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Adding a kitten to your life can be a fun and loving experience for you and your feline. There are always litters of kittens that need safe homes with someone who will love and care for them as part of a lifelong commitment. If you're looking to add a young cat to your life and hope to find kittens that are affordable to atopt, there are countless options that may help you find your match.
Avoid Cragislist and "free kittens"
It can be tempting to first ask people you know if they have any or know of any kittens or cats in need of a safe and loving home. Even with people you know and trust, however, it can be difficult to know how the cats have been cared for and what medical attention, if any, they have received. If you're talking with someone who is desperate to rehome a litter of kittens, it can be difficult to know if you can trust what they say about the kitten's health and behavior.
One danger in taking a kitten from someone online or even an acquaintance is that your kitten may be younger than they say. Removing a kitten from its mother too soon can result in life-long behavior challenges if they are not properly weaned and socialized. While the reasons for this statistic are not clear, a 2000 study by the National Council on Pet Population Study and Policy (NCPPSP) and published in the Journal of Applied Animal Welfare Science (JAAWS) stated that dogs and cats acquired from friends were relinquished to shelters in higher numbers (31.4 percent of dogs; 33.2 percent of cats) than from any other source.
The Cornell University Feline Health Center says that respiratory infections are common in cats, especially among cats who live in breeding catteries or are feral cats born on the street. Vaccines and keeping a cat indoors eliminates many of these concerns, but for cats who are born to mothers who have not received medical care or who are born outdoors, these infections can persist for life. If the person you are trying to get the kitten from has noticed sneezing or coughing in the mother or the kittens, they may not tell you the truth about it.
Safely adopt kittens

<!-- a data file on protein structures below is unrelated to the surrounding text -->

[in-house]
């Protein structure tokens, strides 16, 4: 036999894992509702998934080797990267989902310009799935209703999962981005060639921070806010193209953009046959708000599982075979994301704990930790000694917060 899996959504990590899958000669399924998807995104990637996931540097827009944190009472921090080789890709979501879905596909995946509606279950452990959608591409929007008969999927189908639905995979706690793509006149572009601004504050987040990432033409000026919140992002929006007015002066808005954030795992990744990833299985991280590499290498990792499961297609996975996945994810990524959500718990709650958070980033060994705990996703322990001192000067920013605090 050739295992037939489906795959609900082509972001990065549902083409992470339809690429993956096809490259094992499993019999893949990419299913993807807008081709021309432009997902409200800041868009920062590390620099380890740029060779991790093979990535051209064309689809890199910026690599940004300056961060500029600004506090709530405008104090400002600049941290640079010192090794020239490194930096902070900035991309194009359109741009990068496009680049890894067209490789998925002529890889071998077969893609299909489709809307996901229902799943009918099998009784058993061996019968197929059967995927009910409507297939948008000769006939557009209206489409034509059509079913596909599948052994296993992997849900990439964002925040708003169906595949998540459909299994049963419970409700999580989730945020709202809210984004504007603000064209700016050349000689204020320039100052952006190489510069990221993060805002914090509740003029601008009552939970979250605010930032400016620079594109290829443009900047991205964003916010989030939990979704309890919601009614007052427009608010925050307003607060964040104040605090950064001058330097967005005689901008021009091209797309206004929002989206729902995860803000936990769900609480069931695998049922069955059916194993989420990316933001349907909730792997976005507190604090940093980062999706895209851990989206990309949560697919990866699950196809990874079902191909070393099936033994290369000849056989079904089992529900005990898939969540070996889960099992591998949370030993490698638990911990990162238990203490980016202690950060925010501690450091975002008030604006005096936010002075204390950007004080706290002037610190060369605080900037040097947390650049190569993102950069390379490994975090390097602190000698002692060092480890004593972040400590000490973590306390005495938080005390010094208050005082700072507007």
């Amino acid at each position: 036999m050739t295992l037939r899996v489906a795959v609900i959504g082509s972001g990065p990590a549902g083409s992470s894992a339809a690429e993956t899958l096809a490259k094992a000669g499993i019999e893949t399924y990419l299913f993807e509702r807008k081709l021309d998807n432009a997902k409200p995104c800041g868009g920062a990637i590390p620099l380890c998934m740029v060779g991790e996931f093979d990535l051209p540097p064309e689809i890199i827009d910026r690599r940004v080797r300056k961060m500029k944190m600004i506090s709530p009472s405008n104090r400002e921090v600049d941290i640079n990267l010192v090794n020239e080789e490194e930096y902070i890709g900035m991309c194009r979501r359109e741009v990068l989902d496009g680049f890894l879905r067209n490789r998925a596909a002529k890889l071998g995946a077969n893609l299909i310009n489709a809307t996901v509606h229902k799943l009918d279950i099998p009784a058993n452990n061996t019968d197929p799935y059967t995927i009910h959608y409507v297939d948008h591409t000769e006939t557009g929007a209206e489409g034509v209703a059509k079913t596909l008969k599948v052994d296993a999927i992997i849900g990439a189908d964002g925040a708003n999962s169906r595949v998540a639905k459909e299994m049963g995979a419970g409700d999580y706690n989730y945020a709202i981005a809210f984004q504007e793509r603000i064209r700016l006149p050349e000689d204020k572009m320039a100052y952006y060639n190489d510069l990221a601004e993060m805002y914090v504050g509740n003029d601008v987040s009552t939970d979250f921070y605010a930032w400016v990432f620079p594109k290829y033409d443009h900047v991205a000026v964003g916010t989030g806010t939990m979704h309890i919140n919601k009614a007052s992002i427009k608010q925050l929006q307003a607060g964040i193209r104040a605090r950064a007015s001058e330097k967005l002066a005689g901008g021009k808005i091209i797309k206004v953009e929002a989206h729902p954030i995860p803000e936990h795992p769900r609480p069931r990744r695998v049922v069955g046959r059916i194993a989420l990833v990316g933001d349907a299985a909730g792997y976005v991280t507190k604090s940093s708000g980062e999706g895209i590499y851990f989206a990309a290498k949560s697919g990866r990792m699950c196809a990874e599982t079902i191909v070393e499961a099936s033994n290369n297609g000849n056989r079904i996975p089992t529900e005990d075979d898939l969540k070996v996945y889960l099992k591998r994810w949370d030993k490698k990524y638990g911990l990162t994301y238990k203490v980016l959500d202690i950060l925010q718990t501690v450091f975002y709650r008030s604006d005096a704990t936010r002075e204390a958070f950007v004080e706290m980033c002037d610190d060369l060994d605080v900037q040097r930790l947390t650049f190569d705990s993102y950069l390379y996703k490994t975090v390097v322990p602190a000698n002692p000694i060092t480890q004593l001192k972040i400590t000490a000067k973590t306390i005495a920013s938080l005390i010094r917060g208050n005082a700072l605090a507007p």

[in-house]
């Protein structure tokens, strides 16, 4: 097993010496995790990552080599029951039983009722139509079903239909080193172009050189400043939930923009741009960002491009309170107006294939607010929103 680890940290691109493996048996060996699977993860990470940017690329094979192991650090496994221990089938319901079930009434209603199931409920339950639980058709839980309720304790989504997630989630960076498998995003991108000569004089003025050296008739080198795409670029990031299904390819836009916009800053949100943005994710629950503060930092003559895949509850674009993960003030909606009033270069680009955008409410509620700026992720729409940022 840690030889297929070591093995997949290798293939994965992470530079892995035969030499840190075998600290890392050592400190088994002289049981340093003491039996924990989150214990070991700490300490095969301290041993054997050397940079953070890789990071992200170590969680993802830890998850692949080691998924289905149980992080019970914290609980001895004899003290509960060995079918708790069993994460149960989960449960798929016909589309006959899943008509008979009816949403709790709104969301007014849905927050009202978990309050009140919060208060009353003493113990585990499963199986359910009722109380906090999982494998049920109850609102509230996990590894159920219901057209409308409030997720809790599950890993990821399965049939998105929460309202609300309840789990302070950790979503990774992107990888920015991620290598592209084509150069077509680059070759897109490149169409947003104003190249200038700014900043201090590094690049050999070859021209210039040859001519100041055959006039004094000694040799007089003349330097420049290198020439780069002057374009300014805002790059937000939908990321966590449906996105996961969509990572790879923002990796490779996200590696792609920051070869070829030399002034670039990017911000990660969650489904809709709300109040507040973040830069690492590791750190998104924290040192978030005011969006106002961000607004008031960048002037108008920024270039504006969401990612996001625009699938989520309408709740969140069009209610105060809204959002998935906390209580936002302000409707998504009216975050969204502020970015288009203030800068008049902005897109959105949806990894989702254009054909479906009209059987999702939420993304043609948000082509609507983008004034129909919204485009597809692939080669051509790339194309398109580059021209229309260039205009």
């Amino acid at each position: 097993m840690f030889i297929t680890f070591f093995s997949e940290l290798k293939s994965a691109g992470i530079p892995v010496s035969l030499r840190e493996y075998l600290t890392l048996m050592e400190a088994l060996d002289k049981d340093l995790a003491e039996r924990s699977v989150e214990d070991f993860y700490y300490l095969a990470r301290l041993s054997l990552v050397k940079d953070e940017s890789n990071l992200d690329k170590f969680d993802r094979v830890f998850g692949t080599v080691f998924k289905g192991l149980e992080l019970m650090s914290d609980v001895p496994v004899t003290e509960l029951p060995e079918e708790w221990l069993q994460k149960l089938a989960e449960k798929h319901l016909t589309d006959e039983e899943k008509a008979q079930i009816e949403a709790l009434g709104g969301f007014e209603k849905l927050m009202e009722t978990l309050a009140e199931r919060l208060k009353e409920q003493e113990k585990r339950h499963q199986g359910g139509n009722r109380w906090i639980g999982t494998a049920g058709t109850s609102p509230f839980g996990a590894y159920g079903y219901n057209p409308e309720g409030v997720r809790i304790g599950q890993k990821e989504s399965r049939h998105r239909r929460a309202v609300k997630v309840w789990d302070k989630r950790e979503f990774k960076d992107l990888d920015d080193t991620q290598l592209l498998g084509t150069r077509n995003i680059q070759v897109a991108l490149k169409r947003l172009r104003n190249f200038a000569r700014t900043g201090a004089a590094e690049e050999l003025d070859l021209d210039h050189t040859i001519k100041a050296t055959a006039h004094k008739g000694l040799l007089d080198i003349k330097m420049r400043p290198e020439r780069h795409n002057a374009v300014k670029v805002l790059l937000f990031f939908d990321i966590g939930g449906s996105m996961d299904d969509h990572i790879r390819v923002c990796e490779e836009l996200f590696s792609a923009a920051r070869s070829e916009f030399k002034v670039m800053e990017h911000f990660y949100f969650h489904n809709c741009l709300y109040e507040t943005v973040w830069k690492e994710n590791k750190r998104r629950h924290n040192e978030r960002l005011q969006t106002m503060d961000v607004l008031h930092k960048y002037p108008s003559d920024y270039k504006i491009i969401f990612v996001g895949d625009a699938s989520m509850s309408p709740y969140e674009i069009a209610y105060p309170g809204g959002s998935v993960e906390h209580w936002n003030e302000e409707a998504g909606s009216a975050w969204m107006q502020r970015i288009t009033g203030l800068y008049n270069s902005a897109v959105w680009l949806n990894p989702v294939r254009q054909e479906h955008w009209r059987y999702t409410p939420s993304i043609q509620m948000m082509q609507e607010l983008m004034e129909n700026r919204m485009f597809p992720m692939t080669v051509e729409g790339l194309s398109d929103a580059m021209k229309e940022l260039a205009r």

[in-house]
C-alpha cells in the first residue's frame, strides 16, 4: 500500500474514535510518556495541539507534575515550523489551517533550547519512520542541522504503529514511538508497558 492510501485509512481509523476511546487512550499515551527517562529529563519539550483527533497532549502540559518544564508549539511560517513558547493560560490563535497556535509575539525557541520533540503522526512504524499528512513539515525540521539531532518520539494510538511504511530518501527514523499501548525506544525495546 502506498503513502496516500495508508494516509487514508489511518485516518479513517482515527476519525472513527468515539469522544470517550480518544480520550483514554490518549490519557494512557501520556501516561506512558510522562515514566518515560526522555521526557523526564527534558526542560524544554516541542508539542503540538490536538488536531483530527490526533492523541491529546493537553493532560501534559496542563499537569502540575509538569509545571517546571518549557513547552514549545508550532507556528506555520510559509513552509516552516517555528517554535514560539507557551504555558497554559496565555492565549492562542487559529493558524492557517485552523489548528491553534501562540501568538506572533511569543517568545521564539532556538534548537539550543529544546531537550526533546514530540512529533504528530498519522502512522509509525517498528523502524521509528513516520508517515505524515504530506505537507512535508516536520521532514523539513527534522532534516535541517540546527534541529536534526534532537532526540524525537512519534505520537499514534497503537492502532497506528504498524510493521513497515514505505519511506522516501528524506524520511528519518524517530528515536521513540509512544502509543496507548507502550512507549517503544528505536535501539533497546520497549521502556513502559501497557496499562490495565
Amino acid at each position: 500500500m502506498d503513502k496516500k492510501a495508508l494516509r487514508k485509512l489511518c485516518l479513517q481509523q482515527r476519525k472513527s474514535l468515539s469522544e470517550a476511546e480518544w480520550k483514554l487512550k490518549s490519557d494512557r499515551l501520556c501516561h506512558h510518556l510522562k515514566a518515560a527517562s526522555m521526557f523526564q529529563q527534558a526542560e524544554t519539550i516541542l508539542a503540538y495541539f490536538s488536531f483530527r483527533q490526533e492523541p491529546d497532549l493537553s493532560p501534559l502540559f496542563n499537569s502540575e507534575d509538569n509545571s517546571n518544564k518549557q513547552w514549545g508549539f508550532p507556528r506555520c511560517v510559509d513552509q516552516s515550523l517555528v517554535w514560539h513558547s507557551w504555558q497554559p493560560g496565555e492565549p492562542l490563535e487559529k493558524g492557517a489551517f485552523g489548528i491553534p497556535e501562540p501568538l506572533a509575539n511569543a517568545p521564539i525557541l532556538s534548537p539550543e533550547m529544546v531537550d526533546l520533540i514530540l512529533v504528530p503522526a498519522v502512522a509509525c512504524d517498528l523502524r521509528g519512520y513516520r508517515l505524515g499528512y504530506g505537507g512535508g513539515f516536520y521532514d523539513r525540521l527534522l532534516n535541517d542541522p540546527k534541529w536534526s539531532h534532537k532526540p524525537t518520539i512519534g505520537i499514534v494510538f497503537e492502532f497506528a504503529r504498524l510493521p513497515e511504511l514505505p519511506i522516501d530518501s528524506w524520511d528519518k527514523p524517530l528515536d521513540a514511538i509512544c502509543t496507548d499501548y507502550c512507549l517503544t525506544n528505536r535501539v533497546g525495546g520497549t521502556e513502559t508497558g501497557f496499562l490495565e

Asking your veterinarian's office to contact you if they hear of any kittens in need, or creating and hanging flyers around your local pet, grocery, and hardware stores is a good way to get the word out that you are looking for a cat. If it's your first kitten and you don't yet have a relationship established with a veterinarian, checking in with their office for recommendations on where to safely adopt kittens can be a great way to get to know a veterinarian that you feel comfortable with.
Check with shelters in your area. Paying cat adoption fees to a shelter or other organization often helps financially support the organization and allows them to provide services to more cats. Most shelters provide basic medical care and vaccinations before they adopt out any pets. Some will even provide spay or neuter services. When you add up the veterinary costs associated with a "free" kitten, it is often more than what you would pay to a shelter. For instance, when you pay an adoption fee at a shelter or rescue you might pay anywhere from $50 to $150, and a veterinary examination is typically $100 to $200. Initial vaccinations are around $50 to $100, and microchipping is $50 to $100.
If your local shelter doesn't have what you are looking for, keep checking back. Sadly, shelters and rescues get new animals every day. If you live near a shelter or rescue in a larger city, go for a drive and visit there too. Shelters in larger cities may have more animals to choose from. If timing is not an issue, consider waiting until spring when there is often a large influx of kittens being born during the warm months of the year. During periods when there are a lot of kittens, some shelters may offer discounted adoptions.